The link between hurricanes and potential tornadoes

By Holly Yan, CNN

(CNN) -- As if one dangerous cyclone wasn't enough, Hurricane Michael now threatens to unleash tornadoes during its rampage across the Southeast.

Michael could spawn tornadoes from Florida to South Carolina, the National Hurricane Center said.

Most hurricanes are good at producing tornadoes because they cause a lot of vertical shear -- or differences in wind direction and speed at different heights.

But hurricanes that came from the Gulf of Mexico -- like Michael did -- often cause more tornadoes than hurricanes that come from the Atlantic Ocean, CNN meteorologist Brandon Miller said.

He said some hurricanes can produce more than 100 tornadoes in the first two days after landfall.

"Tornadoes account for about 3-4% fatalities in hurricane landfalls," Miller said.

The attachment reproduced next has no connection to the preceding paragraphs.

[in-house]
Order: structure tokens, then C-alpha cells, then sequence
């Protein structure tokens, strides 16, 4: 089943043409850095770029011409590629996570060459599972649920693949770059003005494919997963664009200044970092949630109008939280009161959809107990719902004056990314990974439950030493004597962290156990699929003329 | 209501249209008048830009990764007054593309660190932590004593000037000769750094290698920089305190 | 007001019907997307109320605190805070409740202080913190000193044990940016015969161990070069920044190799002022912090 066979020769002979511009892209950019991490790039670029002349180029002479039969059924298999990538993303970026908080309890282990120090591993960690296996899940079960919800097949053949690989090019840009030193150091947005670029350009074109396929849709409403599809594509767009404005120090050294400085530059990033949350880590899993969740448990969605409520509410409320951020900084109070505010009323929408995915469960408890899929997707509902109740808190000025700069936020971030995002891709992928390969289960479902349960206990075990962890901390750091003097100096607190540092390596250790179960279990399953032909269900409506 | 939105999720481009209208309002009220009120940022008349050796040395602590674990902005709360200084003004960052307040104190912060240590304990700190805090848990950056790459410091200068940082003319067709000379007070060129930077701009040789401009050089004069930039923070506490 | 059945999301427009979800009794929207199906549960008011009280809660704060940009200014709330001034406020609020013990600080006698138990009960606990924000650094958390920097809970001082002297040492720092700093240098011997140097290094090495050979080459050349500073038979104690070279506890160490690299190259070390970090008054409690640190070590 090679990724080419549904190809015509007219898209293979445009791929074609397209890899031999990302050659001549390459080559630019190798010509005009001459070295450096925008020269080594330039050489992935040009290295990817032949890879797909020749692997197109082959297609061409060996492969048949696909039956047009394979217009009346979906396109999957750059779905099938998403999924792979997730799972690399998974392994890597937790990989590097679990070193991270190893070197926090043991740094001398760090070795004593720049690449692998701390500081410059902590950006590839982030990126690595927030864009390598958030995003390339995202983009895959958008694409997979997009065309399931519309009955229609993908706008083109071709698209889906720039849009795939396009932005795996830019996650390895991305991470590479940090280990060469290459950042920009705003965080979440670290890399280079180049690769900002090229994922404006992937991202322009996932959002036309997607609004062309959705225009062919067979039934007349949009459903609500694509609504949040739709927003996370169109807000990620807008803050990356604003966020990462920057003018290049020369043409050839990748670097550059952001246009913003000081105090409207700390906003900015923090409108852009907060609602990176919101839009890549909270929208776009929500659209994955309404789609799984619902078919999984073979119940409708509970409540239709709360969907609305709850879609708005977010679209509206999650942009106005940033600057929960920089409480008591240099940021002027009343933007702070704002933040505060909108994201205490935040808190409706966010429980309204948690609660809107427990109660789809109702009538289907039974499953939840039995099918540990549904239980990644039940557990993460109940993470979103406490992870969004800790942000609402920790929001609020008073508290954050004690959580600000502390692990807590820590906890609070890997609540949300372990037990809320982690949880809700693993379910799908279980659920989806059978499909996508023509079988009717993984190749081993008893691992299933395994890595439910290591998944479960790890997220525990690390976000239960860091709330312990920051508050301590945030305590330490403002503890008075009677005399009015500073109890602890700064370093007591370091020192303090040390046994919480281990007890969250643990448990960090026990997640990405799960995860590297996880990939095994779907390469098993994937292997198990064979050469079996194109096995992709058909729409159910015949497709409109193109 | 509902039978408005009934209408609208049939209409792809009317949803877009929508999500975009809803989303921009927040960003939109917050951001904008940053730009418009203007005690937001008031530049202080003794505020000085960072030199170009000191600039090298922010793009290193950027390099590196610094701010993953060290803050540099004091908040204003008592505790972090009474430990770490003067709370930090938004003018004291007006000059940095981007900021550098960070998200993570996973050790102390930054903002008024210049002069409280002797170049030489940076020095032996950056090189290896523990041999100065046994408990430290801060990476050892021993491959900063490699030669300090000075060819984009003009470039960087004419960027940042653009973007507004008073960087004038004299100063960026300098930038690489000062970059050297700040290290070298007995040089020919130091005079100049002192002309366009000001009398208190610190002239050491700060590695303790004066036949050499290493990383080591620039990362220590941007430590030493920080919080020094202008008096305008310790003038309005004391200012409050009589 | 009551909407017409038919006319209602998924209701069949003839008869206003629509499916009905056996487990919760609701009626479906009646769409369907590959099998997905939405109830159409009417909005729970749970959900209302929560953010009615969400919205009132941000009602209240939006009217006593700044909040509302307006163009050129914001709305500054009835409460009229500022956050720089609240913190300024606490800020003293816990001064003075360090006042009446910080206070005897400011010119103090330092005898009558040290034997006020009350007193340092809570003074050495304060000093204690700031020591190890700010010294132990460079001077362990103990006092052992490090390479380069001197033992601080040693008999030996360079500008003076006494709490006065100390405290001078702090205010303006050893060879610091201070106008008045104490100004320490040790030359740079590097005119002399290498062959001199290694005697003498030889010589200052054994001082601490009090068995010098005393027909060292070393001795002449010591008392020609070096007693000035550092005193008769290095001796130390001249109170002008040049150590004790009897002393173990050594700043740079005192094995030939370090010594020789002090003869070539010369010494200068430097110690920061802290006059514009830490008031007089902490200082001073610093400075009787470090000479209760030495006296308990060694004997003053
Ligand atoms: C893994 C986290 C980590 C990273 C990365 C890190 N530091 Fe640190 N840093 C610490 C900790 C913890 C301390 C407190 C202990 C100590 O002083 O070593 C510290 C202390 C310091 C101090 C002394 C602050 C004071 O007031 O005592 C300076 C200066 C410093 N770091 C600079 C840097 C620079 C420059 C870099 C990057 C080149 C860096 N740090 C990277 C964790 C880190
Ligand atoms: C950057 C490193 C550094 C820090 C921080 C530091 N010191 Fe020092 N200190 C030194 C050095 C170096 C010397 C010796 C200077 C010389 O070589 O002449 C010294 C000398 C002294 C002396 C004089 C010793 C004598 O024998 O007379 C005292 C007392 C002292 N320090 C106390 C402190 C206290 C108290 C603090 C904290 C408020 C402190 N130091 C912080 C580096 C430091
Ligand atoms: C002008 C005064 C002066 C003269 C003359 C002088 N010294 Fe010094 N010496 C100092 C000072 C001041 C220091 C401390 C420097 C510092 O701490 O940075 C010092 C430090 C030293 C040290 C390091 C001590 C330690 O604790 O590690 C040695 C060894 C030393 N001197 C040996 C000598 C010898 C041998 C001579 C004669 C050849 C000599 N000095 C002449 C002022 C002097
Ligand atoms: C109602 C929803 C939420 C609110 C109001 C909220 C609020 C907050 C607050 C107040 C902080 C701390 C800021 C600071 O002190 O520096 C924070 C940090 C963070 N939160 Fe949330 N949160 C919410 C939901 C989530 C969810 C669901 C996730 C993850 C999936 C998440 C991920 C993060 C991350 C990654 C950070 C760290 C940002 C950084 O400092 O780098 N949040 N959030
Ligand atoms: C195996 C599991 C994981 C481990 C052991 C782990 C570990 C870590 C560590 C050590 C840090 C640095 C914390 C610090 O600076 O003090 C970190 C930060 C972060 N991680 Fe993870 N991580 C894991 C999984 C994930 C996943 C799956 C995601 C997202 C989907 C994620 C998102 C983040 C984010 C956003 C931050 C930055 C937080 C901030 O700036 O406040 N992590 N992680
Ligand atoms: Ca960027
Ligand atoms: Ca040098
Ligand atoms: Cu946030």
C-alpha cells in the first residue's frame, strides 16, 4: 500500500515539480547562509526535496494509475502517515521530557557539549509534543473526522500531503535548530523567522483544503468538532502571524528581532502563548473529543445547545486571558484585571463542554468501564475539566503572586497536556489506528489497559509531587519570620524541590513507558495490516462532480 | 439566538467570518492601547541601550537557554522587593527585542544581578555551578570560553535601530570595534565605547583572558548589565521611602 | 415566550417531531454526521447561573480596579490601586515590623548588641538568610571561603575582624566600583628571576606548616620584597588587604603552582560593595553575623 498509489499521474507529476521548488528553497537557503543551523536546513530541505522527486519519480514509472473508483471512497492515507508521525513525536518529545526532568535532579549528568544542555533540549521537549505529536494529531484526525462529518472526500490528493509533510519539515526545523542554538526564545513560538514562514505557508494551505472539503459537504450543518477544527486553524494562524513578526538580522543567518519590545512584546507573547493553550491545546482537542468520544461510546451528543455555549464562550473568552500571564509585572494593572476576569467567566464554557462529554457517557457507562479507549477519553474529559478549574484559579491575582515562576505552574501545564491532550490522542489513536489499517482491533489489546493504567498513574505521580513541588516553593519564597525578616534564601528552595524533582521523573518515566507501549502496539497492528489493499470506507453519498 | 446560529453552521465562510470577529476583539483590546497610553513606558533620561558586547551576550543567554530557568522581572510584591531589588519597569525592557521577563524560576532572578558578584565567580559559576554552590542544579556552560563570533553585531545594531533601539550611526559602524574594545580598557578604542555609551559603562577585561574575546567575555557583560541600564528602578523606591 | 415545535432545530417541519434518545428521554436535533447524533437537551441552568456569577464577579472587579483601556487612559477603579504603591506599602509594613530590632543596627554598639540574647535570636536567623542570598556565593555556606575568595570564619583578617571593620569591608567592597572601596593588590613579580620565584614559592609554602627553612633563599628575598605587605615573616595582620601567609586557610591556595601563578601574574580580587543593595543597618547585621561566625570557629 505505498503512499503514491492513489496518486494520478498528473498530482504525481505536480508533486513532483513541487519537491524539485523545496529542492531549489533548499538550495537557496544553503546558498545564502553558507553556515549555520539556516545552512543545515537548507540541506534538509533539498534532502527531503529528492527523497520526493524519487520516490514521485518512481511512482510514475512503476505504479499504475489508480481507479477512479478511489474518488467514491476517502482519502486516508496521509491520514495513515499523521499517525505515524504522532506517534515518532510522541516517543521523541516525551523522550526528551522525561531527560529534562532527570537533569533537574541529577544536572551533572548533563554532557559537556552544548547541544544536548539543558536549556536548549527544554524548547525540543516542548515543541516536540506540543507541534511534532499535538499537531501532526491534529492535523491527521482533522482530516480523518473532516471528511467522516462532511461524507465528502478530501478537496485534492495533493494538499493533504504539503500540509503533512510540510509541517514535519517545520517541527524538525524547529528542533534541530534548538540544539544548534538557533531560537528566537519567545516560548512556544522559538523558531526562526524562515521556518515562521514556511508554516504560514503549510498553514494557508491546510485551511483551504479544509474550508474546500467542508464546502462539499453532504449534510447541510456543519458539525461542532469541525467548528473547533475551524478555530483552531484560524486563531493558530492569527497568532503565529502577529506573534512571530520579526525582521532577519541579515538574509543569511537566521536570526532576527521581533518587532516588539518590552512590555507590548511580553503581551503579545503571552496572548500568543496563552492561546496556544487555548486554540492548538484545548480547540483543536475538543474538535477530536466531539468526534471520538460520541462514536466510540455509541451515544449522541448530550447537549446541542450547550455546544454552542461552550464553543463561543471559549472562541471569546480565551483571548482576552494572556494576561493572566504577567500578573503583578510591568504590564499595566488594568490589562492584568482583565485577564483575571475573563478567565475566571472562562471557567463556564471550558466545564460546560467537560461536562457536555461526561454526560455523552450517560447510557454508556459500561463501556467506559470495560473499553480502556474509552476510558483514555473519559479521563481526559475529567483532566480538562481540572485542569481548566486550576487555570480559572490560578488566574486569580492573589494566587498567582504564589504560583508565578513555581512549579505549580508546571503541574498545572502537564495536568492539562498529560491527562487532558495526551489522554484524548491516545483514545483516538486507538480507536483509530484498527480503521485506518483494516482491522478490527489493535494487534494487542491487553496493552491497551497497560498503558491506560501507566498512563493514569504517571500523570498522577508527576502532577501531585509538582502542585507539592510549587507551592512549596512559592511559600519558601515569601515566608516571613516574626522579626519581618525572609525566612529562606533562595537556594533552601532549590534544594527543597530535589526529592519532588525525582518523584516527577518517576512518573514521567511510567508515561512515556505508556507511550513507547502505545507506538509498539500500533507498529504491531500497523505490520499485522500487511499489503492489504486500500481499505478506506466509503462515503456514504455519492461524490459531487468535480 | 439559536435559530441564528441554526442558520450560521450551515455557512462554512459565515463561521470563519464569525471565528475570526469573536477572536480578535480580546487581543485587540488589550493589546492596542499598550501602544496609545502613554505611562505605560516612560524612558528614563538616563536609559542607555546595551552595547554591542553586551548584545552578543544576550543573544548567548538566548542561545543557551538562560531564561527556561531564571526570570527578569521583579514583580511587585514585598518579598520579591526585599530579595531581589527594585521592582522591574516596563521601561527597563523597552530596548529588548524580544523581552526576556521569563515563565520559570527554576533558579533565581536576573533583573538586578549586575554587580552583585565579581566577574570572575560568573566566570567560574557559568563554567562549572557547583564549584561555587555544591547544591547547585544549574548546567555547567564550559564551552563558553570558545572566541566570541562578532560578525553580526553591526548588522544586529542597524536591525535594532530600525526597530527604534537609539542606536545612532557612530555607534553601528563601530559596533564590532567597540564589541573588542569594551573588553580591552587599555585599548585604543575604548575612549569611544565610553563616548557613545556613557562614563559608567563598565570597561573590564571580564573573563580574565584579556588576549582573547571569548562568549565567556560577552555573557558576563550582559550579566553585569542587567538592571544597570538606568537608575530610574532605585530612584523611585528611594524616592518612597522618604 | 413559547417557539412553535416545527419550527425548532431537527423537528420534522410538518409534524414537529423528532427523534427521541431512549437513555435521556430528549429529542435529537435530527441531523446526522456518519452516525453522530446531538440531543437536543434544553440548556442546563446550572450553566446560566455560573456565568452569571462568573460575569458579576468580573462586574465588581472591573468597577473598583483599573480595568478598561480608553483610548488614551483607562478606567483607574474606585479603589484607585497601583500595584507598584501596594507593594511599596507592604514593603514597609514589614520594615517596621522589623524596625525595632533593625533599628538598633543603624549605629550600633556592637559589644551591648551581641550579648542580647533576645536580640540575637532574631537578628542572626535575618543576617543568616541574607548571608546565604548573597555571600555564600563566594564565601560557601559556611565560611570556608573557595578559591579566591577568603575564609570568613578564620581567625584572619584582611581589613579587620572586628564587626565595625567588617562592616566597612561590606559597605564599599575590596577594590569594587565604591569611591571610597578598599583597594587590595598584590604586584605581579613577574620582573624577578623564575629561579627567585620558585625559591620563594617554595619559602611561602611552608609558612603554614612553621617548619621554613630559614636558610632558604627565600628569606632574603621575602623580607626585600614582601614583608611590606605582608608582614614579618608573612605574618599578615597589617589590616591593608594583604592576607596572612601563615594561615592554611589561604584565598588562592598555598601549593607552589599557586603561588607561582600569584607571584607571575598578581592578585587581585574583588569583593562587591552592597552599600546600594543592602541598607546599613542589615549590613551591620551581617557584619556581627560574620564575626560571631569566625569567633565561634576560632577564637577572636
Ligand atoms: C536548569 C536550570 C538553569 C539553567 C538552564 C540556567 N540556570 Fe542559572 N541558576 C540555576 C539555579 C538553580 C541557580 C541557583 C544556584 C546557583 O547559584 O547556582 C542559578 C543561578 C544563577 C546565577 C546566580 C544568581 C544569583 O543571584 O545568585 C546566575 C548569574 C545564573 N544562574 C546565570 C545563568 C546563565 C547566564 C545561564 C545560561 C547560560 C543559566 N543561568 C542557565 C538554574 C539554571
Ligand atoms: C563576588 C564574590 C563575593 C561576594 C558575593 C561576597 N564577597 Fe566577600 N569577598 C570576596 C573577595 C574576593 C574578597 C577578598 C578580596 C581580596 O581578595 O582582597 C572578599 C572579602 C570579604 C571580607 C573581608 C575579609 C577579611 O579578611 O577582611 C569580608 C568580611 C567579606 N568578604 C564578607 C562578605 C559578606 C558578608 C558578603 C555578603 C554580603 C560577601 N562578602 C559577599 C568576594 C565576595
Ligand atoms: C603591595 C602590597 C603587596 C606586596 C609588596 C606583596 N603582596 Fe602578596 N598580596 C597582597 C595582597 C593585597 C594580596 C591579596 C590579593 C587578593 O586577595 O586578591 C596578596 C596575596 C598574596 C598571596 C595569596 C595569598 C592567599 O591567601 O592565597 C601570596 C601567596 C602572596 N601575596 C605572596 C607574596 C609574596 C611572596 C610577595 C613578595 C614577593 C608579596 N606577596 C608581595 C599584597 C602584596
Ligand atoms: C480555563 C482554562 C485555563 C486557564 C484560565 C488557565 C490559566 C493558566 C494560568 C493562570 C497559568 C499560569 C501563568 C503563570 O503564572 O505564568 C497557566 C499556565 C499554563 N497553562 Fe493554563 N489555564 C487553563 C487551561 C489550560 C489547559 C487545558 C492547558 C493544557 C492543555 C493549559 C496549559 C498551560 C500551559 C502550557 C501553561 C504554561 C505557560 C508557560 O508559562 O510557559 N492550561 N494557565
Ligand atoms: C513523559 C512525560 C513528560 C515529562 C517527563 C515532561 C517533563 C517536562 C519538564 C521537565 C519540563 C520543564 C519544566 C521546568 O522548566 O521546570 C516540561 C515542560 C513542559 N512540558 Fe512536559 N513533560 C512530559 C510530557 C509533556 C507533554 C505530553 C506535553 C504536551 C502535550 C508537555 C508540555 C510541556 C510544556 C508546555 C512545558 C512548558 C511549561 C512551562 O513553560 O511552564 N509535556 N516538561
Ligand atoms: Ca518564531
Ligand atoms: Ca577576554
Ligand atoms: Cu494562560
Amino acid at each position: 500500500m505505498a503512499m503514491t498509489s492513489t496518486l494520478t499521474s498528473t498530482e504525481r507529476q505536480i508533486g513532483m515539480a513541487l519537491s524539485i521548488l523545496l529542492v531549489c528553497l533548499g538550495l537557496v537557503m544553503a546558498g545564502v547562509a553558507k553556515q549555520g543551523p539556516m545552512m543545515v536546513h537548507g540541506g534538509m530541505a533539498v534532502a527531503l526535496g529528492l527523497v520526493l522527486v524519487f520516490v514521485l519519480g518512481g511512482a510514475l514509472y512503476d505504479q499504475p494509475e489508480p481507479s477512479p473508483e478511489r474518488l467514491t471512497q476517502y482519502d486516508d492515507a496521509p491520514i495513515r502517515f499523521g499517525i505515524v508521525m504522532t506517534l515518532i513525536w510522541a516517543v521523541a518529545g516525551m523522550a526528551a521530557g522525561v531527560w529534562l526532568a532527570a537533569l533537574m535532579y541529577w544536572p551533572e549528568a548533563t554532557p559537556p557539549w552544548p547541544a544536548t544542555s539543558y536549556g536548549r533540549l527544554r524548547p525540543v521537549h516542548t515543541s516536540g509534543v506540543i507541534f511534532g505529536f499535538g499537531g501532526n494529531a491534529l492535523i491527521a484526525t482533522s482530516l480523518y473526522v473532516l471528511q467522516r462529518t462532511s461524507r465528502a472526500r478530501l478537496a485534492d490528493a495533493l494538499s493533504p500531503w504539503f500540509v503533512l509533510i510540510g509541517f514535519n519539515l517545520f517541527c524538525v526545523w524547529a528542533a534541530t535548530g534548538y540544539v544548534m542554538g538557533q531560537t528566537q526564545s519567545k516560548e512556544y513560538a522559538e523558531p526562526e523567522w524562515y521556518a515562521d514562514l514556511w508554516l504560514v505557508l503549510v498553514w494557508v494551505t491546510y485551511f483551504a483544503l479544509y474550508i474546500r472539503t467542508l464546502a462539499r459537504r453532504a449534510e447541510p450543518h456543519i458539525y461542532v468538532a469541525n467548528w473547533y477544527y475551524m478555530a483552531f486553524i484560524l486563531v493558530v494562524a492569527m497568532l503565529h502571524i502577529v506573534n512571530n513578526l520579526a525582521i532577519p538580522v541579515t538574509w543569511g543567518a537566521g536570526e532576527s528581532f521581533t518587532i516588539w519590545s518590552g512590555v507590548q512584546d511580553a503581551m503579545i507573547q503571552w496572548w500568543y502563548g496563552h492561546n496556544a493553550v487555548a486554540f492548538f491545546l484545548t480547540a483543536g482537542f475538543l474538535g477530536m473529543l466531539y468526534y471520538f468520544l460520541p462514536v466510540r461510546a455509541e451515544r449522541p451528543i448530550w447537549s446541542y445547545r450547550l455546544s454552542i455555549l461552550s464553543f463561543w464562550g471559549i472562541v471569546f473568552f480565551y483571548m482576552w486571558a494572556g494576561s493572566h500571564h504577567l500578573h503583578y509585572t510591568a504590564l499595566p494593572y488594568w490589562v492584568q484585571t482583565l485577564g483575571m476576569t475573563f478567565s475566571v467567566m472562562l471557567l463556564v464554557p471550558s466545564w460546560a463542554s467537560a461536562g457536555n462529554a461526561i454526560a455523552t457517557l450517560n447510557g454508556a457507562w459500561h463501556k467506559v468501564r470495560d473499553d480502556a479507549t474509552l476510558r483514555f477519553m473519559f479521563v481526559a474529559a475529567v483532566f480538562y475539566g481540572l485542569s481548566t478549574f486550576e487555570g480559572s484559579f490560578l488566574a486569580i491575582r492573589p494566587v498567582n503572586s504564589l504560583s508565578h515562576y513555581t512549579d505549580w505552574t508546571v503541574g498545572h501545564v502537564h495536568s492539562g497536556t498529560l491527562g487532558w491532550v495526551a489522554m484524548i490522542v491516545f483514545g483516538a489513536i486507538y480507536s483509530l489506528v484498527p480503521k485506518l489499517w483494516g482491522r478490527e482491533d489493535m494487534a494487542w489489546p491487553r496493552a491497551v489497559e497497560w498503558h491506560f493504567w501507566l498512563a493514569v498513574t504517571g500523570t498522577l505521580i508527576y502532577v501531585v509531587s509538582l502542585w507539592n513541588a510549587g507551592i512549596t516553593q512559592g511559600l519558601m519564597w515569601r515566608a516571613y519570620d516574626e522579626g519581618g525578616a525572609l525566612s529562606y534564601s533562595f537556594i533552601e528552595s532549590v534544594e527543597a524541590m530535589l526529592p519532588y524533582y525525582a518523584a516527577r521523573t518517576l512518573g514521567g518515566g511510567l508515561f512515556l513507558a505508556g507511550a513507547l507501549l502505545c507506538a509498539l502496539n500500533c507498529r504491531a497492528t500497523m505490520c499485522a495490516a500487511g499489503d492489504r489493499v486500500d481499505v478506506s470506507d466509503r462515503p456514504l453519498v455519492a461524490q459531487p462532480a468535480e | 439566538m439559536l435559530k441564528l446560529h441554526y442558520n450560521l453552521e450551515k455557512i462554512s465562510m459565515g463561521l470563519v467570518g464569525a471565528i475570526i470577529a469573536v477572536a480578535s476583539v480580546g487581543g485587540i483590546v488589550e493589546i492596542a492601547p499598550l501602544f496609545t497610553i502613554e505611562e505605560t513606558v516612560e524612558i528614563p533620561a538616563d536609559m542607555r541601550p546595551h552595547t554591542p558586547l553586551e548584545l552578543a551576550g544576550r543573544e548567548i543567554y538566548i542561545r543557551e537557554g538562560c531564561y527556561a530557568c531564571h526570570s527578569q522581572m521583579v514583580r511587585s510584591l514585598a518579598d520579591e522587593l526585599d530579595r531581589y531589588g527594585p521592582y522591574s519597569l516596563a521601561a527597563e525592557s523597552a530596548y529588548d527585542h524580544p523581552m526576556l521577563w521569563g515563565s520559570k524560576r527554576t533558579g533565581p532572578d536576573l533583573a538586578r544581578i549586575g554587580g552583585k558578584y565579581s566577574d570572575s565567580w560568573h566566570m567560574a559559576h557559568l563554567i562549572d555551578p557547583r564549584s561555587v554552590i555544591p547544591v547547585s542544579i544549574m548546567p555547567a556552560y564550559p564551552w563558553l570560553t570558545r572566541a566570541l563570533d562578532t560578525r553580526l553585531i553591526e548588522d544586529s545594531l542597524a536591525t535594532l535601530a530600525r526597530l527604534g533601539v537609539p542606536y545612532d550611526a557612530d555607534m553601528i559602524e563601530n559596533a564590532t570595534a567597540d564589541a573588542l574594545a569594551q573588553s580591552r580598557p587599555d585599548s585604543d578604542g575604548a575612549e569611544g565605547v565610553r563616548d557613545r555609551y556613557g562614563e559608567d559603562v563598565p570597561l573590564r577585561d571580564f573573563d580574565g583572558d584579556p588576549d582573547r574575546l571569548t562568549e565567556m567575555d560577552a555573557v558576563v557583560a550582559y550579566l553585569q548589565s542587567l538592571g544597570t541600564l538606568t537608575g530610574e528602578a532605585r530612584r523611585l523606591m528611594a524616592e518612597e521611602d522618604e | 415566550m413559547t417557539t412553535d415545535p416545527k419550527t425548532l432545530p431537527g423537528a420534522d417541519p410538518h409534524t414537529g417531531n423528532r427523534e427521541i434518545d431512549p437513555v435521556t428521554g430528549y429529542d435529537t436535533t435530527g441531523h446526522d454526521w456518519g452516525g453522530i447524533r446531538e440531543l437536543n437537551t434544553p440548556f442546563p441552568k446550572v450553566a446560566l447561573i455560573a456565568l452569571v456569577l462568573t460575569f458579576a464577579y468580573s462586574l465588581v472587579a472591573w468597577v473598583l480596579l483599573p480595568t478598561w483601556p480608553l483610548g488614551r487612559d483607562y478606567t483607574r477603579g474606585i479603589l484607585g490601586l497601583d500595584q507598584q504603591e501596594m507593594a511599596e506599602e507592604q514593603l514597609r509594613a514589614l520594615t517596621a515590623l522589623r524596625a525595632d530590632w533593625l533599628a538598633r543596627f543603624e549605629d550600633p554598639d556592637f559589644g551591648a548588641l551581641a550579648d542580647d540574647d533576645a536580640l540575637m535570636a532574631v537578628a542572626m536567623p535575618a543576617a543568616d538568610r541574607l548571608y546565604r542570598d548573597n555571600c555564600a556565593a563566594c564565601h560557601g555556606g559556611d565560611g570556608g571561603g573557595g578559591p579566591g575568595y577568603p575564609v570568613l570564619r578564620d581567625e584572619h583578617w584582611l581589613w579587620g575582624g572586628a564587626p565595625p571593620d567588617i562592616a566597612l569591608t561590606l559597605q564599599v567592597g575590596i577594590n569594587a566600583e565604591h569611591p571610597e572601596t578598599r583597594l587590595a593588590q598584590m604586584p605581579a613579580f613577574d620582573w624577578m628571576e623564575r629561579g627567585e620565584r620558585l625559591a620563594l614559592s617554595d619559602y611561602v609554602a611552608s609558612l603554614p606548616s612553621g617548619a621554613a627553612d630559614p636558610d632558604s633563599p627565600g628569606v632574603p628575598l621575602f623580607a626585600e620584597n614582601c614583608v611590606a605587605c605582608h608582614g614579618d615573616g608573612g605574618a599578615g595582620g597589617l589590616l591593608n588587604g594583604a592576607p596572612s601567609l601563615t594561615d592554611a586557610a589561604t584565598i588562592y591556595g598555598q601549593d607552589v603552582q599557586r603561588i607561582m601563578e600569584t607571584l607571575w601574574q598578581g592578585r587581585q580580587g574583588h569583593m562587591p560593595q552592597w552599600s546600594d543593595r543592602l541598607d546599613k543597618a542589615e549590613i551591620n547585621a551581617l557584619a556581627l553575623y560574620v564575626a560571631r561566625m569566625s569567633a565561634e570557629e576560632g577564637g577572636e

The deadliest tornado caused by a hurricane came in 1964, when Hurricane Hilda spawned a tornado that killed 22 people.

And people living far away from the center of a hurricane aren't immune. They're actually more at risk.

Most tornadoes spawned by tropical cyclones (like hurricanes) strike about 50 to 200 miles from the hurricane's center, the National Oceanic and Atmospheric Administration said.

The only good news: Tornadoes caused by hurricanes "are generally smaller, weaker, and shorter-lived than traditional tornadoes you see across Tornado Alley," the wide stretch of the Midwest and southern Plains that frequently gets pummeled by twisters.

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